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Best Books Of 2017 — On Point Listener Picks

This Nov. 9, 2017 photo shows books on display at the Library Hotel in New York. The hotel has a collection of 6,000 books displayed in the lobby, in guest rooms, in the bar and in a reading room. The floors and rooms are organized using categories from the Dewey Decimal system, like a room themed on love on the philosophy floor. (AP Photo/Beth J. Harpaz)
This Nov. 9, 2017 photo shows books on display at the Library Hotel in New York. The hotel has a collection of 6,000 books displayed in the lobby, in guest rooms, in the bar and in a reading room. The floors and rooms are organized using categories from the Dewey Decimal system, like a room themed on love on the philosophy floor. (AP Photo/Beth J. Harpaz)
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The thing about public radio listeners is that you all really love to read books.

On Point looked at the best books of 2017 Friday on the show proper, and we're pulling back the curtain on our staff's favorite books.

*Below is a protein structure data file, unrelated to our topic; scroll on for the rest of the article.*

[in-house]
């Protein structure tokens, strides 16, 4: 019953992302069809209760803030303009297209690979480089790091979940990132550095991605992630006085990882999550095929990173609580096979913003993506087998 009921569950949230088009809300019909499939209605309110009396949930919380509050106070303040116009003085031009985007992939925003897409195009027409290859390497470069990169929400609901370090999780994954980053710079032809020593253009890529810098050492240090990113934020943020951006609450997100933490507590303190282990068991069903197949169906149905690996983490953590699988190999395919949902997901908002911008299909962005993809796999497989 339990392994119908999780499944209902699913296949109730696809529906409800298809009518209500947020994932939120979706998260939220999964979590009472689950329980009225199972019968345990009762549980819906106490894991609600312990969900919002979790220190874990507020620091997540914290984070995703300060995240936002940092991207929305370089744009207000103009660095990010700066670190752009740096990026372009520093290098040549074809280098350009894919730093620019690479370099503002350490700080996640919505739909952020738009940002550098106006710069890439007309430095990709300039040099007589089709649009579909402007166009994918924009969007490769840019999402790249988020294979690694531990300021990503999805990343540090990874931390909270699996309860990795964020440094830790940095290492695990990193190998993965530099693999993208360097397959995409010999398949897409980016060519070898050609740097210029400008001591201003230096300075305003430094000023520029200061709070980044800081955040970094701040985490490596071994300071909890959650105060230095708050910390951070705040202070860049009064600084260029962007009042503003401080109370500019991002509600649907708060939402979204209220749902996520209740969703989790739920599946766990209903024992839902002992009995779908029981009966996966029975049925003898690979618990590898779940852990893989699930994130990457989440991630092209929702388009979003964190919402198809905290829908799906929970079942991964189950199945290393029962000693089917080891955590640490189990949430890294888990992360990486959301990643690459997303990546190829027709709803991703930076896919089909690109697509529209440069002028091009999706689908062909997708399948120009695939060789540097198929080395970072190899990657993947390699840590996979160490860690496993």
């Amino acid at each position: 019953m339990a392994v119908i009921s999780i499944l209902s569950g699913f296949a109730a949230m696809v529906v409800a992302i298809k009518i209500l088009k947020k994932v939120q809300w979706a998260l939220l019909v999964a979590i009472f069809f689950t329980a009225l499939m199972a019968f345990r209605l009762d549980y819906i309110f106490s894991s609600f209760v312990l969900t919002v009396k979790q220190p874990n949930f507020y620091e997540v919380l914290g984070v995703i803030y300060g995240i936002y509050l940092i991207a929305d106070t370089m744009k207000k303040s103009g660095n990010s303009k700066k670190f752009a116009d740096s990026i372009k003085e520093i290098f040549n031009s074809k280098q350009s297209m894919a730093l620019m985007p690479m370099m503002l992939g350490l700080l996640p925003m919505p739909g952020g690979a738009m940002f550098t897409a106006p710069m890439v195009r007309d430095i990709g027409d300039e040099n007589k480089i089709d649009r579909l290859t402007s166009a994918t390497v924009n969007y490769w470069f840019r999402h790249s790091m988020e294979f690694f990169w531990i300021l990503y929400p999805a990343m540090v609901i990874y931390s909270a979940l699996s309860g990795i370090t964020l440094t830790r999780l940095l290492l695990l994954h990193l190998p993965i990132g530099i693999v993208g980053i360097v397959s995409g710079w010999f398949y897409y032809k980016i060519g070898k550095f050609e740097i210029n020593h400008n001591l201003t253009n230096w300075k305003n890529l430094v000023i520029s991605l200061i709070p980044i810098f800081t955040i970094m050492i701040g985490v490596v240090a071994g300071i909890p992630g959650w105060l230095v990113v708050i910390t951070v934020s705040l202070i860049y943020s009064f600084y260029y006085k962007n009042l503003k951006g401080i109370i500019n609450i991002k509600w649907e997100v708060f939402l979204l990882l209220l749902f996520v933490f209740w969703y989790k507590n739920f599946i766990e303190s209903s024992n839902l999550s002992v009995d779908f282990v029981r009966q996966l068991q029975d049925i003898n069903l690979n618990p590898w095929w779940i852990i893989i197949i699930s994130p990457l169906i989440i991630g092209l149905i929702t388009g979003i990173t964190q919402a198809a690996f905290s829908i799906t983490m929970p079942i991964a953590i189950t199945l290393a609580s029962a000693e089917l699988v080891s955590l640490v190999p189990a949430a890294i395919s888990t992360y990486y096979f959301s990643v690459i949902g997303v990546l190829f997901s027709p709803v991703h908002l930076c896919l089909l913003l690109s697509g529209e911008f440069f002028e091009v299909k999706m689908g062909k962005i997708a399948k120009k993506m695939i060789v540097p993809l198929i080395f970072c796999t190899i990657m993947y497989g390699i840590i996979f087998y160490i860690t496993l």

We also asked you what your favorites were. Here are a few from social media, plus our callers on the live show:

"The Brightest Embers" by Jeaniene Frost.

"What Happened" by Hillary Clinton.

Leigh-Ann writes on Facebook: "It was painful to relive much of it, but encouraging to hear how we can move forward together and not lose hope. If she can, I can."

"You Don't Have To Say You Love Me" by Sherman Alexie. 

On Point's digital producer who puts together these features also loves Sherman Alexie, so it gets a shoutout here. Melissa writes on Facebook: "I read it and listened to the author perform it. The book is incredibly moving, painful, vulnerable, drenched in truth, touched by humor. This book is a gift to humanity." (Yes!)

"A Gentleman In Moscow" by Amor Towles. 

OK, this one technically came out in 2016, but we loved this comment on Facebook from Margaret:

"Another vote for A Gentleman in Moscow. Totally delightful. Some of the sentences are so beautifully crafted that I kept wanting to shout the words out the window, but not all of my neighbors appreciate good writing, so I just read them to the cat."

Callers: 

Beth from Massachusetts, a historian by training, says she was reassured by writing about the ebb and flow of history, and loved "The Rise and Fall of Adam and Eve" by Stephen Greenblatt.

Caller Mark loved "The Storm Before The Storm," about the Roman empire.

Megan in Augusta, Maine liked "Walkaway" by Cory Doctorow, “The Child Finder” by Rene Denfield and “No One Cares About Crazy People” by Ron Powers.

Other callers suggested Christina Baker Kline's “A Piece Of The World" and Masha Gessen's "The Future Is History: How Totalitarianism Claimed Russia."

Some more from our Twitter followers:

So tell us in the comments — what were your favorite books of 2017?

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